Walking Rota Vicentina and Algarviana: On the trail of smugglers in Portugal

A far cry from Brits abroad, you'll be lucky to find another soul on this five-day trek
Walking Rota Vicentina and Algarviana

Sagres is the south-western tip of Portugal, where Europe meets the Atlantic. Below the sandy cliffs jade waves roll deep, turning turquoise, then frothing over the rocks. Surfers bob helplessly in the foam. Gulls float on whips of wind. Portuguese couples hold hands, eyes closed, breathing in the salty wilds. The sky turns lemon sherbet behind angry inkblots of storm clouds, as Europe turns her face towards the night.

This is the end of the day, at the “end of the world” – and the start of the walk.

Well, it’s not, strictly. I opted to do this route in reverse. For no other reason than I am the kind of woman who likes to end her hiking workouts in hilltop spa towns.

That blissful image kept me motivated, as I spent four days hiking north up the Portuguese coastline before turning inland and crossing through lush green hills and valleys to Monchique.

The trails are well marked, but the terrain can be tough; from sand dunes and shingle to steady unending inclines. But it’s worth it. The Algarve region of Portugal is spectacularly beautiful, and when I undertook my trip, peacefully unpopulated.

Walking Rota Vicentina and Algarviana: On the trail of smugglers in Portugal

When to go

Portugal, like much of the Mediterranean, will become incredibly hot in the summer. I hiked in March, when temperatures ranged from 15-22 degrees, but heavy rain came suddenly. March to May, or September through to November would be best.

How to get there

Faro Airport is a well-served holiday destination from most European countries. Public transport is patchy in the Algarve, buses serve the resort towns. I hired a car to drive to my end destination, before taking a bus then taxi to where I started the walk.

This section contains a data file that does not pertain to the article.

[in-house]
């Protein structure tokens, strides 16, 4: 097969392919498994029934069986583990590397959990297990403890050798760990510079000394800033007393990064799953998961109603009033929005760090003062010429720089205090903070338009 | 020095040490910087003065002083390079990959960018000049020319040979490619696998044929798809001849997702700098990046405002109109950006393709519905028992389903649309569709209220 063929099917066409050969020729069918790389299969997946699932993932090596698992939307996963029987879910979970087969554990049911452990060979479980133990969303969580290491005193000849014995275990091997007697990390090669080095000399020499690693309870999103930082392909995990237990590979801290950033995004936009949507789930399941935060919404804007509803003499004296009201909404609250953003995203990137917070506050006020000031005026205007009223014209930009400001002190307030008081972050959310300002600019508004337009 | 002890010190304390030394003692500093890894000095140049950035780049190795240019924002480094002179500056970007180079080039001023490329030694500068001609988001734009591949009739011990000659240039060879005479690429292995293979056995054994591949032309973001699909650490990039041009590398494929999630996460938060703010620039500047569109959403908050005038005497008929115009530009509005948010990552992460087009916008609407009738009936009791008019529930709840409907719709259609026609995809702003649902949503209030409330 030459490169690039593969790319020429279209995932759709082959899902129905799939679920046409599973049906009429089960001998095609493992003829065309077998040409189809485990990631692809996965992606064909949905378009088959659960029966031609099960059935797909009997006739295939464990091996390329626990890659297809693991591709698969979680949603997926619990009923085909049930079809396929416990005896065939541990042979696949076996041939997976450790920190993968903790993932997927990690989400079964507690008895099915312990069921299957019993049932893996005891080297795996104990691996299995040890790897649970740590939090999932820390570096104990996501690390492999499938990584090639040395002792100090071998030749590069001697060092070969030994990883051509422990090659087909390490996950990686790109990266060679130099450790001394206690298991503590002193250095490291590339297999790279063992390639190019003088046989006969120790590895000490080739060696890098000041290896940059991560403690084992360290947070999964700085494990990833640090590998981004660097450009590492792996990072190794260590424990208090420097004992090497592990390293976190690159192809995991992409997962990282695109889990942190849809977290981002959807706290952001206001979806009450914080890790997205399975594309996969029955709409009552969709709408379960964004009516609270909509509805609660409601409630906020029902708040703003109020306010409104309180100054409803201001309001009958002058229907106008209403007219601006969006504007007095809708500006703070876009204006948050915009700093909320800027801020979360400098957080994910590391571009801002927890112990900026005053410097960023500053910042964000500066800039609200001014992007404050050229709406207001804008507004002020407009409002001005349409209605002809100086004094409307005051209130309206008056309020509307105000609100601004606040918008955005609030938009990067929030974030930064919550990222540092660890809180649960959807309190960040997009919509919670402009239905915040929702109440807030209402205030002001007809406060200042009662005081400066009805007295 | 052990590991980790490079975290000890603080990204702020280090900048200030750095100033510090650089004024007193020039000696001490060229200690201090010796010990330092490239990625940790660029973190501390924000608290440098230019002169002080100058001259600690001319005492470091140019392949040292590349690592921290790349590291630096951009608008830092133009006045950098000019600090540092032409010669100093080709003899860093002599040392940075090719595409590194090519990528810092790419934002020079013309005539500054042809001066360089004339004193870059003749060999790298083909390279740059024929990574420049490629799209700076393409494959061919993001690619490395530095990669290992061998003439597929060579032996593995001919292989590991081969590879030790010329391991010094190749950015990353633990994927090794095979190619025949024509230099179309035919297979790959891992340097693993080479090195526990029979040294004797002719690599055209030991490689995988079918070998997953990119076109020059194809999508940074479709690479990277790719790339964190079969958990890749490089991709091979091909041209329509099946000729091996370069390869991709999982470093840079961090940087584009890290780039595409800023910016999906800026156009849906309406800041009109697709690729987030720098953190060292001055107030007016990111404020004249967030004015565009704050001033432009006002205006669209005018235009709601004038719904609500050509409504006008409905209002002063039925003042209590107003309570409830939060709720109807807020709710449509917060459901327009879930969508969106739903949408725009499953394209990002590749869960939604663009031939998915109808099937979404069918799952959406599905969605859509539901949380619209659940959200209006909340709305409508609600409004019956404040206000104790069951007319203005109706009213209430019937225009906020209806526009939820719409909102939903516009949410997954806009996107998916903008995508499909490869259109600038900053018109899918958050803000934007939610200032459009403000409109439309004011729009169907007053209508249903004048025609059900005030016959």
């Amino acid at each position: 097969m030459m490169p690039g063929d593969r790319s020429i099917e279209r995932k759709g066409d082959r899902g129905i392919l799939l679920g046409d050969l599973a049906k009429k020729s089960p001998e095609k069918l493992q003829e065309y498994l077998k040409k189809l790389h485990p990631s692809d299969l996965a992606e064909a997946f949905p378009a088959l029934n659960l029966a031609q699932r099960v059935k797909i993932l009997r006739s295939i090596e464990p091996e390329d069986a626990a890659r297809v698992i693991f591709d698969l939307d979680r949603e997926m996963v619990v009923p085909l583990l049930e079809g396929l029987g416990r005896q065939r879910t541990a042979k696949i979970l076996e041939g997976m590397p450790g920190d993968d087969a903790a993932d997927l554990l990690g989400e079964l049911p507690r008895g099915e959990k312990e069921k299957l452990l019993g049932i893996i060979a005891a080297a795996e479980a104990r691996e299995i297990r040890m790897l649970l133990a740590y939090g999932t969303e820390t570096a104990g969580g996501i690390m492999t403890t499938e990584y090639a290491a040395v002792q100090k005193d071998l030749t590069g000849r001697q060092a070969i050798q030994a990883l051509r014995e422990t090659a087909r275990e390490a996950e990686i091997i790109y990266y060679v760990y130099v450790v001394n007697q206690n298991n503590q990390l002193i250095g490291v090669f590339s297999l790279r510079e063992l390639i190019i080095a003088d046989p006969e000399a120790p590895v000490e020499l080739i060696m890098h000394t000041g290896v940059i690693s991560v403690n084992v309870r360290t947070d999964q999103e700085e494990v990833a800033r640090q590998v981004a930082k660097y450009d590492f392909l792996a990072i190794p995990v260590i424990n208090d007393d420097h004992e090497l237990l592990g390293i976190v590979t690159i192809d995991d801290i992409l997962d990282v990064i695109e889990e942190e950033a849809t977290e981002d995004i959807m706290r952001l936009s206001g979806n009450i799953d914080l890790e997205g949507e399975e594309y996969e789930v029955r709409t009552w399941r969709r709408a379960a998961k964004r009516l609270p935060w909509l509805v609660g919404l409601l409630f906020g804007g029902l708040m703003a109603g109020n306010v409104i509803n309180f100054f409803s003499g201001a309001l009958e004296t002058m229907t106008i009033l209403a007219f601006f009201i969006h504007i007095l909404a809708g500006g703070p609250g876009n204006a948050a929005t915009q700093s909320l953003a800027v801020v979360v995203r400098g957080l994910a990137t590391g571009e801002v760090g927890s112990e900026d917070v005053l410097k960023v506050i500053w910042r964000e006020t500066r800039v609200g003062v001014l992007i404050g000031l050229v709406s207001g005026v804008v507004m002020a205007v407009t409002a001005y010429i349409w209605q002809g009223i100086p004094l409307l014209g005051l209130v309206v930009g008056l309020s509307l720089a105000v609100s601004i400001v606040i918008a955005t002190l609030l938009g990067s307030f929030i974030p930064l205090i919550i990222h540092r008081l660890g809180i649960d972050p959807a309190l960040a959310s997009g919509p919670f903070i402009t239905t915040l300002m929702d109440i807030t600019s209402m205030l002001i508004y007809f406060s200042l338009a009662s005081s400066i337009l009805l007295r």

Where to stay

These hiking routes are designed to support local businesses and tourism. Little farmstays, hostels, guest houses, B&Bs and even luxury hotels dot parts of the route.

Staying in these small towns also gives you the chance to enjoy incredible, simple and fresh local food. A full list is here http://en.rotavicentina.com/accommodations.html

Top trek tips

Sun cream. Sun cream. Sun cream. A good-sized water bottle can be refilled in the villages you pass through – Portuguese tapwater is safe to drink. Absolutely buy the map or download PDFs.

Day 1 – Sagres to Carrapateira (18 miles)

Walking Rota Vicentina and Algarviana: On the trail of smugglers in Portugal

Think of this as a day of three thirds. The first stretch is a simple tarmac road that snakes out of Sagres to the 17th century Cabo Sao Vicente lighthouse – handsome white, with a bright red hat against the brilliant blue sky.

There’s a shop full of tatt and a proper toilet to enjoy before you stride out again. The next stage is tougher, leaving the road to follow the blue and green equals-sign route markers painted cutely onto rocks. The views are stunning – sea spray against cliffs for as far as your eye can trace north. You’re going to walk that whole way though, on rocky and sandy terrain that’s no picnic.

By the time I entered the town of Vila Do Bispo at lunch I was already tired and only halfway. Coastal erosion makes the final third even harder – dropping down into tiny beaches and then climbing back up again makes crossing the wind-whipped miles a real effort.

I lost clarity of the trail at Praia Do Amado as a storm rolled in with the tide. The final tiny town of Carrapeteira was once a hotbed of pirates and smugglers. Now only Portuguese construction workers hitting the local moonshine will shiver any timbers. Hostels are packed with surfers and volunteers on local farms as spring begins, but in March I was almost alone.

Cute hostel in Sagres: maretaview.com/home

Great beer and food in Sagres: facebook.com/hangout.sagres/

Budget WOOFing hostel here: carrapateirasurf.com

Day 2 – Carrapateira to Aljezur (20 miles)